In the past few years, and increasing number of selective colleges and universities have adopted test-optional policies, no longer requiring students to submit their standardized test scores. Institutions eliminating or de-emphasizing standardized tests often cite a lack of confidence in the SAT’s and ACT’s ability to predict college success and/or a desire to improve campus diversity. Test-optional schools are still a minority in American higher education, but their numbers are growing and now include several highly desirable and ultra-competitive institutions. College Transitions recently published a complete list of selective, test-optional colleges. TeenLife also recently published the blog Test-Optional May Not ...

Posted July 22, 2014, 10 a.m. by Sara Zhou | View Comments
studying for standardized tests

With admission rates plummeting year after year, the Class of 2015 is gearing up for what looks to be a tough academic year. Much of the focus is placed on who will get in where, but this time of year is also ideal test-preparation time for lowerclassmen. For those juggling college applications with an already-tight school life or just starting to think about the college process, there’s good news yet. There’s one thing you can easily conquer—and despite its legendary menace, it’s only three letters long. Diagnostic Tests What is the SAT? (A) Scholastic Aptitude Test (B) Requirement for College ...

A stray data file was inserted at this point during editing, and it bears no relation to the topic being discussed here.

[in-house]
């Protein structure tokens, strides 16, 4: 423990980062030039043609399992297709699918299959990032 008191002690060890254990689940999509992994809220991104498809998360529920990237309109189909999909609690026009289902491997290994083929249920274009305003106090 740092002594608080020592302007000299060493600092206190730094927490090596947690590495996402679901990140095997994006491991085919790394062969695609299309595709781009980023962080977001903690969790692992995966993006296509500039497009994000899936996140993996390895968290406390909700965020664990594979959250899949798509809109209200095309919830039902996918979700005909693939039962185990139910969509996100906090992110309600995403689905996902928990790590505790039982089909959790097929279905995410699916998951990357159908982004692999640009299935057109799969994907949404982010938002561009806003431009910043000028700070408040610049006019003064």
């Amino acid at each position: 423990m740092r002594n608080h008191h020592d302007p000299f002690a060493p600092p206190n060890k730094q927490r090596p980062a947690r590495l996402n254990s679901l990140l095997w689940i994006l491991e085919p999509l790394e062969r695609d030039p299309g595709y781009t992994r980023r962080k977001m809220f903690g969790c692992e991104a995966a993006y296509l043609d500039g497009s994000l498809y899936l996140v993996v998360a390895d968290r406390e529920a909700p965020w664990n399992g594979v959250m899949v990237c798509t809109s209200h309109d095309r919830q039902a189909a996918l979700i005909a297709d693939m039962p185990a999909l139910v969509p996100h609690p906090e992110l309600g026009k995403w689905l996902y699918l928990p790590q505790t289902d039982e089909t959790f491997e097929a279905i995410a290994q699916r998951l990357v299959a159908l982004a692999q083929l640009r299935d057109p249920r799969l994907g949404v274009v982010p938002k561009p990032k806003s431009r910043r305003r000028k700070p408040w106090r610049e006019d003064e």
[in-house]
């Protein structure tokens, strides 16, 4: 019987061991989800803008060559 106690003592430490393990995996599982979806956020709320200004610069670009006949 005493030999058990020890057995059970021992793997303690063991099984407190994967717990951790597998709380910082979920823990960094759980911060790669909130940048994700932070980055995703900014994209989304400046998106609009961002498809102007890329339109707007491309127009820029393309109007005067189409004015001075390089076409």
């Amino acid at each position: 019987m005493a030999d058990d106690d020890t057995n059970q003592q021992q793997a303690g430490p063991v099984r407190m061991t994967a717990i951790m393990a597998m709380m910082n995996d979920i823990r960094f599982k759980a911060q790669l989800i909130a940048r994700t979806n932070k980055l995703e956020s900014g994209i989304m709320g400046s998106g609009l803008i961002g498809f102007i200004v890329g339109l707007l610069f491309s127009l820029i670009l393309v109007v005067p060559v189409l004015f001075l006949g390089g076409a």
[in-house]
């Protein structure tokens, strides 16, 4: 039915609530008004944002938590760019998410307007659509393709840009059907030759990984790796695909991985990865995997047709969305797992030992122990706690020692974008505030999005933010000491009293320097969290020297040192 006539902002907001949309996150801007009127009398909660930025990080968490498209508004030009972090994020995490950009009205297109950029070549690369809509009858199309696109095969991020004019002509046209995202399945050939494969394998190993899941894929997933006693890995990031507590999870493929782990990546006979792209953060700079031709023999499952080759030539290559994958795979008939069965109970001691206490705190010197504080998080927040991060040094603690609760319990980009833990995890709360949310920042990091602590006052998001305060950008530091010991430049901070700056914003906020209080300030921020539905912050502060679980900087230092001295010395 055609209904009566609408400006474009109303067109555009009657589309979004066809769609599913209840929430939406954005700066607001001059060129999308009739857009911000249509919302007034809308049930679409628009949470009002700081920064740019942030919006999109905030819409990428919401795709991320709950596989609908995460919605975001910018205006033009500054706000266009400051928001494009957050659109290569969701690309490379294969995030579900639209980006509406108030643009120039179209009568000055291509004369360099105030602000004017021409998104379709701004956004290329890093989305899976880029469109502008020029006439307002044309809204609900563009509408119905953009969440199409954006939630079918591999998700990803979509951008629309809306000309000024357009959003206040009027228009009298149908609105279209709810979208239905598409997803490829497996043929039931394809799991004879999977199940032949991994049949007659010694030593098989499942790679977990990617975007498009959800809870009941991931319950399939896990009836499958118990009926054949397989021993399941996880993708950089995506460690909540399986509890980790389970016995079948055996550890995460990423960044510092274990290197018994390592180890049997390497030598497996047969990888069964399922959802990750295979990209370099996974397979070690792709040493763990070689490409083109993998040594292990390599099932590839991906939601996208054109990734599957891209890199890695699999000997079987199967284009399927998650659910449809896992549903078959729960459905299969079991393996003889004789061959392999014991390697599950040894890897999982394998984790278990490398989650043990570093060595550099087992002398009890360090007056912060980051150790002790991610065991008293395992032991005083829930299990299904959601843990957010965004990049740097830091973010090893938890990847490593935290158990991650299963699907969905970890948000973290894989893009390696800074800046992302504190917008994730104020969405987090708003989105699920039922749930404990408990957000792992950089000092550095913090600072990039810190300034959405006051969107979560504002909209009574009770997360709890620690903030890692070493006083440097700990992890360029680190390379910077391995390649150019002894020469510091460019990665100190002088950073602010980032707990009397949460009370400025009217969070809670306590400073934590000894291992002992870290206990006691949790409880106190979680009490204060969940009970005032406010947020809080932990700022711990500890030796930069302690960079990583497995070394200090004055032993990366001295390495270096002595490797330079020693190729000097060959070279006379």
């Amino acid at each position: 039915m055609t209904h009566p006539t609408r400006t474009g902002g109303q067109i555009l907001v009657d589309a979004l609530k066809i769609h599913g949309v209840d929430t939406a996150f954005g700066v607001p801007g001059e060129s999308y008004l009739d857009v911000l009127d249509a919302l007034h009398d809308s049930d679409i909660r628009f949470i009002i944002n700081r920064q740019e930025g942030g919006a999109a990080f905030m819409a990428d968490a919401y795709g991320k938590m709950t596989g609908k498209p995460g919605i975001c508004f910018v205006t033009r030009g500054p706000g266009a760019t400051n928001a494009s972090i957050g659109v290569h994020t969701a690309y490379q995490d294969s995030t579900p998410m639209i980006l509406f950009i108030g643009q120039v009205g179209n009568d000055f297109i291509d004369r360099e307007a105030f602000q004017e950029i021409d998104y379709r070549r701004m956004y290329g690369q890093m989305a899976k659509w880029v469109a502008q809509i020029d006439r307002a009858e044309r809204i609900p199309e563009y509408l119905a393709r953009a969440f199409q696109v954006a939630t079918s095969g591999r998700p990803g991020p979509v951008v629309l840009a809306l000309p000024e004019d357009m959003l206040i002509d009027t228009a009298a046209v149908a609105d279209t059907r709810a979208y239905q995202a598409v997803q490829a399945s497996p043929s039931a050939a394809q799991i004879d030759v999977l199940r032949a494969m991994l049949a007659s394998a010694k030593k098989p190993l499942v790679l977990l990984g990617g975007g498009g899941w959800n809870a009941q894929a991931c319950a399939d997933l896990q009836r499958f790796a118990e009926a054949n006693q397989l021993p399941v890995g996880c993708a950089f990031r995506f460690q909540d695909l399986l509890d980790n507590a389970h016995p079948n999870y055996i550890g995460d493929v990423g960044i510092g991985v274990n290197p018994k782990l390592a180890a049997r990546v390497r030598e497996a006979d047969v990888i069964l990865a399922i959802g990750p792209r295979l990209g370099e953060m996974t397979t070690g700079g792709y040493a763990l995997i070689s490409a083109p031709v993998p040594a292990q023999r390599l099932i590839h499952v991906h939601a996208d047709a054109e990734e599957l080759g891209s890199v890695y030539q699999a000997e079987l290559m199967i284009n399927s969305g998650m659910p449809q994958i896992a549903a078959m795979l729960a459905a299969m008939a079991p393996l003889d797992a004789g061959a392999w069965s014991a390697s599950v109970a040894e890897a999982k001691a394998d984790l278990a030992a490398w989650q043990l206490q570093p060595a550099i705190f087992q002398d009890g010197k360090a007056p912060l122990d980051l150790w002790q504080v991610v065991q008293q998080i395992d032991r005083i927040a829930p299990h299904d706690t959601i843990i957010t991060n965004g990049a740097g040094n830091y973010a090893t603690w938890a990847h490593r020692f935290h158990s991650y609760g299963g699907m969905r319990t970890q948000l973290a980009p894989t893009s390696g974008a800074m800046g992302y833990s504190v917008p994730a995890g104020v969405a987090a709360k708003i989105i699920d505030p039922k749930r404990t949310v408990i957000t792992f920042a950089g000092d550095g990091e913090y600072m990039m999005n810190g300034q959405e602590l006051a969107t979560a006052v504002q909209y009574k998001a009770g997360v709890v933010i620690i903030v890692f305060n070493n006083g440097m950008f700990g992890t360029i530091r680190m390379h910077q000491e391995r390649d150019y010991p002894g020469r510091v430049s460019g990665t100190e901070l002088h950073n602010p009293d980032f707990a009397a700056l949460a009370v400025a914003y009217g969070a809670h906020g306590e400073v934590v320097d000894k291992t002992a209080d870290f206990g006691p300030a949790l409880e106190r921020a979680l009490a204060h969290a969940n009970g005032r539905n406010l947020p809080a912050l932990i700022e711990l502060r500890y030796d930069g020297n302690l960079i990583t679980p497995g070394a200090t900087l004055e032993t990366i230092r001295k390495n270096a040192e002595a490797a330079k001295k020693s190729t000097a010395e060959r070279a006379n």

Posted July 20, 2014, noon by Sara Zhou | View Comments
Test-Optional May Not Be as Optional as You Think

For all that trivia and testing techniques that I know about the SAT, I don’t much like the test itself. According to a recent study by the American Educational Research Association, there is a clear relationship between economic privilege and standardized testing performance. Other critics point out that doing well on the test is much more influenced by who has the chance to hire SAT tutors than in academic ability. When the SAT-optional movement picked up momentum a few years ago, it seemed that there was an answer to all these problems. More Opportunity for More Students Students seemed to ...

Posted July 7, 2014, 10 a.m. by Suzanne Shaffer | View Comments
Reasons to take the PSATs